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    ABSTRACT: Uracil appears in DNA as a result of cytosine deamination and by incorporation from the dUTP pool. As potentially mutagenic and deleterious for cell regulation, uracil must be removed from DNA. The major pathway of its repair is initiated by uracil-DNA glycosylases (UNG), ubiquitously found enzymes that hydrolyze the N-glycosidic bond of deoxyuridine in DNA. This review describes the current understanding of the mechanism of uracil search and recognition by UNG. The structure of UNG proteins from several species has been solved, revealing a specific uracil-binding pocket located in a DNA-binding groove. DNA in the complex with UNG is highly distorted to allow the extrahelical recognition of uracil. Thermodynamic studies suggest that UNG binds with appreciable affinity to any DNA, mainly due to the interactions with the charged backbone. The increase in the affinity for damaged DNA is insufficient to account for the exquisite specificity of UNG for uracil. This specificity is likely to result from multistep lesion recognition process, in which normal bases are rejected at one or several pre-excision stages of enzyme-substrate complex isomerization, and only uracil can proceed to enter the active site in a catalytically competent conformation. Search for the lesion by UNG involves random sliding along DNA alternating with dissociation-association events and partial eversion of undamaged bases for initial sampling.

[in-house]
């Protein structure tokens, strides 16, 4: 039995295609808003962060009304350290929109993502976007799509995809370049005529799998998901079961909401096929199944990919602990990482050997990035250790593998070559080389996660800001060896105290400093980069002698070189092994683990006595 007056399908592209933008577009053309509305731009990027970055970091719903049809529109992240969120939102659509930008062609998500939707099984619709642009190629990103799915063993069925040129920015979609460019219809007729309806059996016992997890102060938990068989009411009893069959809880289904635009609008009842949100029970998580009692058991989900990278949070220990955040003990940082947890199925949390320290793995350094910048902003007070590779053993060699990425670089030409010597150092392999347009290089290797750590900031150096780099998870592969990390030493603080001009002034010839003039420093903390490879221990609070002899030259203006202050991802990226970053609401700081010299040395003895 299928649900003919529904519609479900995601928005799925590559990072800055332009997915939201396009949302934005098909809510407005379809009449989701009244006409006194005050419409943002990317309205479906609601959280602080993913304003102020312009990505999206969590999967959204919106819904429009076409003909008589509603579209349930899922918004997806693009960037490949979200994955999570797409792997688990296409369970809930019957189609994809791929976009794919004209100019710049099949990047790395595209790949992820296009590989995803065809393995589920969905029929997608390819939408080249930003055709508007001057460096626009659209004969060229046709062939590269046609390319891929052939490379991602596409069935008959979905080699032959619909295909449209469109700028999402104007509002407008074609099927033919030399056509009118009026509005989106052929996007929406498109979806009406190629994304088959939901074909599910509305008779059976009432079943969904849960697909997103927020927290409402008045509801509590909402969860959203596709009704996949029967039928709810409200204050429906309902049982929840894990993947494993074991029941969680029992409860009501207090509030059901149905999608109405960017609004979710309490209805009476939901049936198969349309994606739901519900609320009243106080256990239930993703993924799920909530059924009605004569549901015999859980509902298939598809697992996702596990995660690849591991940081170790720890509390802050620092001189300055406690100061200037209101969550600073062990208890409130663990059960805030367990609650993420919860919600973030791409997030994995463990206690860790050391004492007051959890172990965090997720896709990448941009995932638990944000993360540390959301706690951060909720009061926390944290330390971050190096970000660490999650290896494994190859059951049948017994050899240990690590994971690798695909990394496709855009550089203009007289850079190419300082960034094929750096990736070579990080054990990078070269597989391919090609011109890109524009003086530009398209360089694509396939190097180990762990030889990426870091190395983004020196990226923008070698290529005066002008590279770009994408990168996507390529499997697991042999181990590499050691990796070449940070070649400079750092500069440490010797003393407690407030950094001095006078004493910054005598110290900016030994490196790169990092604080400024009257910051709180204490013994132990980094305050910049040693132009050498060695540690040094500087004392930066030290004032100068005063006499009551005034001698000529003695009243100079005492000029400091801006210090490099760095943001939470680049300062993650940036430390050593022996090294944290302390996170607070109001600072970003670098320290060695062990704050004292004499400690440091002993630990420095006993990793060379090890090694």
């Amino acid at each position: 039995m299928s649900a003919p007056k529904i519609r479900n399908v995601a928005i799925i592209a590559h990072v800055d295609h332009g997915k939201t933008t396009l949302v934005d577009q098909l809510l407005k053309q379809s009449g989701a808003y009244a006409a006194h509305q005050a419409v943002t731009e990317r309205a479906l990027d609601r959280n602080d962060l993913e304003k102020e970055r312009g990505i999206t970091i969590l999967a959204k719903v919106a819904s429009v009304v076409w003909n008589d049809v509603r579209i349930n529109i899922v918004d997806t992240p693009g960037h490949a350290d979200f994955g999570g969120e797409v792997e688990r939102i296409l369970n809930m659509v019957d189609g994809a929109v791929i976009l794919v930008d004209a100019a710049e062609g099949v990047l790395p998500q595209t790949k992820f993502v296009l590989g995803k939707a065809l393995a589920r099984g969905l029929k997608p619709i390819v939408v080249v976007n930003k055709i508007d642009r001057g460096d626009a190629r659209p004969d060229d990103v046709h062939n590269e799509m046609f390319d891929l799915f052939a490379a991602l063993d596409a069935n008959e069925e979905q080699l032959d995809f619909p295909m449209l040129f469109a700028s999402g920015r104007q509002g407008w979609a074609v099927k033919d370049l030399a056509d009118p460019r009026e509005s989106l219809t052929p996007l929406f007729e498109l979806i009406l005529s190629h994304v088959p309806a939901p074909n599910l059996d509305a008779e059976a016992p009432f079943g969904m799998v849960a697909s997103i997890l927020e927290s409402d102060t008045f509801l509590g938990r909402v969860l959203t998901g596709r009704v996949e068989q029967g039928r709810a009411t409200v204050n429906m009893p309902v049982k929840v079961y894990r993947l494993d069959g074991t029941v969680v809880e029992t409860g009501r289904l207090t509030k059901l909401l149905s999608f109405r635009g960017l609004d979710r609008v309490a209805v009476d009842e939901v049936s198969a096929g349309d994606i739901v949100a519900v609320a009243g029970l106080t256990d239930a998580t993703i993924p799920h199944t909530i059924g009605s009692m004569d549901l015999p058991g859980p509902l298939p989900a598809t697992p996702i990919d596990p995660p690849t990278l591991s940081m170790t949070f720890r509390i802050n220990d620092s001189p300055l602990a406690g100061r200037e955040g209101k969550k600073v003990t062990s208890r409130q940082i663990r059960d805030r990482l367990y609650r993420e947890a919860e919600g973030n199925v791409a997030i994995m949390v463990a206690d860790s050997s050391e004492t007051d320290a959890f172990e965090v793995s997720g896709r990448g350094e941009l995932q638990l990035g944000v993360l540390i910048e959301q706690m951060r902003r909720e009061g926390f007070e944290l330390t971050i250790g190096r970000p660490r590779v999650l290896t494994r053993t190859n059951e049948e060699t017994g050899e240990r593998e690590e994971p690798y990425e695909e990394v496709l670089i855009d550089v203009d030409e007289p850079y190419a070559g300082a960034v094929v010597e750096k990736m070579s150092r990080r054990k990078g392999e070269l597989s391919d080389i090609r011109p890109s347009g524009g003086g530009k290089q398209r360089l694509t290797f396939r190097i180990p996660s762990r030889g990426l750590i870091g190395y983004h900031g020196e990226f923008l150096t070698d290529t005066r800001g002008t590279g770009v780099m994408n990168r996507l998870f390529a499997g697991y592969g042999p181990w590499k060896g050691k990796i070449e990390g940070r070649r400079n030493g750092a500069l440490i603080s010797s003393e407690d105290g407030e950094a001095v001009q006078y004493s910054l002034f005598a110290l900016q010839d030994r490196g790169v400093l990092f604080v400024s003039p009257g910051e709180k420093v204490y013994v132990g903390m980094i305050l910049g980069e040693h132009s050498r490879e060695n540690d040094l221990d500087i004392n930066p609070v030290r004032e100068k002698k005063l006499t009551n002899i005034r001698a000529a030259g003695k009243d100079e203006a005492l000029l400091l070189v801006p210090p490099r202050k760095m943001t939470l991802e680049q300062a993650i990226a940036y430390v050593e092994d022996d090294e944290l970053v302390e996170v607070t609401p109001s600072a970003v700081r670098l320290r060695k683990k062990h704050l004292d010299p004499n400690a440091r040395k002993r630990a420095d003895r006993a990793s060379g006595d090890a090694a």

Mutation Research/Fundamental and Molecular Mechanisms of Mutagenesis 11/2009; 685(1-2):11-20. DOI:10.1016/j.mrfmmm.2009.10.017 · 3.68 Impact Factor